A Project of The Annenberg Public Policy Center

December 9, 2009

The National Archives and Records Administration keeps 1 percent to 3 percent of all the documents and materials created by the federal government.
Source: NARA

FactCheck Mailbag, Week of Dec. 1-Dec. 7

This week, readers sent us comments on health care (no way!), Obama’s "gaffe" and the proper stance during the national anthem.
In the FactCheck Mailbag we feature some of the e-mail we receive. Readers can send comments to editor@factcheck.org. Letters may be edited for length.

December 8, 2009

On Dec. 8, 1941, one day after the attack on Pearl Harbor, President Franklin D. Roosevelt addressed Congress, saying that Dec. 7 would be "a date which will live in infamy."
Source: National Archives

December 7, 2009

Parts of Washington, Montana, Idaho, Wyoming, Colorado, Minnesota, Wisconsin, New York, Vermont and Maine have a greater than 90 percent probability of having a white Christmas.
Source: NOAA 

December 6, 2009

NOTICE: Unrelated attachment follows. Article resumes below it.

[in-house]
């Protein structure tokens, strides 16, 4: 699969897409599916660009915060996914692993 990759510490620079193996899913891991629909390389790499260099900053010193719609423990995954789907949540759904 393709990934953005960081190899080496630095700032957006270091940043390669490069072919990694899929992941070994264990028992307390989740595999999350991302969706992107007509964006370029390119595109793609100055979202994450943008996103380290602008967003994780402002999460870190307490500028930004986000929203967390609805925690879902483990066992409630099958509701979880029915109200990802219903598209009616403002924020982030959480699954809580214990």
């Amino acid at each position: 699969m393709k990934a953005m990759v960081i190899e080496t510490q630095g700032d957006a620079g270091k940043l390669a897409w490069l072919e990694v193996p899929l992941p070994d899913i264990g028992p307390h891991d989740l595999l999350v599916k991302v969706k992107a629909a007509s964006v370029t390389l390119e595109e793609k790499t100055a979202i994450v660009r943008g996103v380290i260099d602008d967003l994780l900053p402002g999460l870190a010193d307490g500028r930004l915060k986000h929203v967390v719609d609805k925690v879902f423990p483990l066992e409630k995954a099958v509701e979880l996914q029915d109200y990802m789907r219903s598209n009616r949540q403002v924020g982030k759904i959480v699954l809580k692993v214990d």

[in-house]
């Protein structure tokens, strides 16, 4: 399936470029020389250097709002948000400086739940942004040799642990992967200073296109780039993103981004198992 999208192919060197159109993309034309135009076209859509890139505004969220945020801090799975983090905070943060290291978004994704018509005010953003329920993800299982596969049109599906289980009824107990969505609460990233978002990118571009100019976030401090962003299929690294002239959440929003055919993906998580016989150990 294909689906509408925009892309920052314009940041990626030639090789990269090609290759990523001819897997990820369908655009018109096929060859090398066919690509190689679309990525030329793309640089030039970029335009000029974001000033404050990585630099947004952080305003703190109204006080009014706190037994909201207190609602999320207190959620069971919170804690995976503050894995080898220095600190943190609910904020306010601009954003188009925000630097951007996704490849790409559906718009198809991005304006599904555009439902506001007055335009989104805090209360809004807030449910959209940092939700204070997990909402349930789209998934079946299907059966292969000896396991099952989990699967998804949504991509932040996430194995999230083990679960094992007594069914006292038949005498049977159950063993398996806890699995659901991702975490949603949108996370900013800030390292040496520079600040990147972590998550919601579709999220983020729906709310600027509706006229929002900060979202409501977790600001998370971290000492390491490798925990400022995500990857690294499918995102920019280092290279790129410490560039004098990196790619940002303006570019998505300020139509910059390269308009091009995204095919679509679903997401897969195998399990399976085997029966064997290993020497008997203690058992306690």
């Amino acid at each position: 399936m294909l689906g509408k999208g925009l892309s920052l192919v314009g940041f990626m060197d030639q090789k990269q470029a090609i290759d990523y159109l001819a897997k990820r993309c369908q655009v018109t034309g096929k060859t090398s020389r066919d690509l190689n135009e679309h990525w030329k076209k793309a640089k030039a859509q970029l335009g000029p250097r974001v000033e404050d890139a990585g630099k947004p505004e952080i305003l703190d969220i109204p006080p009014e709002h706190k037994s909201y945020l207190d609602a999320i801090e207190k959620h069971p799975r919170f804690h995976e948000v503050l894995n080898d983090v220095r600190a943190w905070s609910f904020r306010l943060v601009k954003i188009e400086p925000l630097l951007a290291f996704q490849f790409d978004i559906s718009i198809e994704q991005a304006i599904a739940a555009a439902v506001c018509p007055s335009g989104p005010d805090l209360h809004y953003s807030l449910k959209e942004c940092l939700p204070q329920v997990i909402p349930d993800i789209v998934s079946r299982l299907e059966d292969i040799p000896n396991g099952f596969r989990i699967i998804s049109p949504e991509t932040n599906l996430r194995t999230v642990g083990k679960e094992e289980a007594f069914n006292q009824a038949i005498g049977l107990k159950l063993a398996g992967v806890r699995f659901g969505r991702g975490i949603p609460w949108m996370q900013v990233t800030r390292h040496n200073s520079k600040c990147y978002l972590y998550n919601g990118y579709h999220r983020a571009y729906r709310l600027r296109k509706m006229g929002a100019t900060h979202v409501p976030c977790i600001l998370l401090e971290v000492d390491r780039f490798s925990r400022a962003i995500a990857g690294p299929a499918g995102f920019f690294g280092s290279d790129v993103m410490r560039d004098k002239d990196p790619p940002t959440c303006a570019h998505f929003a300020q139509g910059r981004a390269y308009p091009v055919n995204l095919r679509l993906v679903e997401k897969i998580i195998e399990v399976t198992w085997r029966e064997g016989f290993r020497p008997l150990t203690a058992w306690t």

The greatest daily snowfall on record in the U.S. between 1893 and 2006 is 63 inches, which fell in Georgetown, Colo., on Dec. 4, 1913.
Source: NOAA

December 5, 2009

U.S. imports of Christmas tree ornaments from China totaled $470.3 million between January and August this year. China also shipped $28.6 million worth of artificial Christmas trees during that period.

Source: Census Bureau

December 4, 2009

Between Dec. 1 and Christmas day, the U.S. Postal Service will deliver 16.6 billion cards, letters and packages.
Source: USPS

December 3, 2009

Afghanistan is 652,230 square kilometers, slightly smaller than the state of Texas.

Source: CIA World Factbook

December 2, 2009

The Atomic Age began on this day in 1942 in a tent on a squash court at the University of Chicago. At 3:25 p.m., Enrico Fermi and scientists engineered the first controlled nuclear fission chain reaction.

Source: Library of Congress

FactCheck Mailbag, Week of Nov. 24 – Nov. 30

This week, readers sent us comments on (what else?) health care legislation, cap and trade, and FactCheck.org as spam blocker.
In the FactCheck Mailbag we feature some of the e-mail we receive. Readers can send comments to editor@factcheck.org. Letters may be edited for length.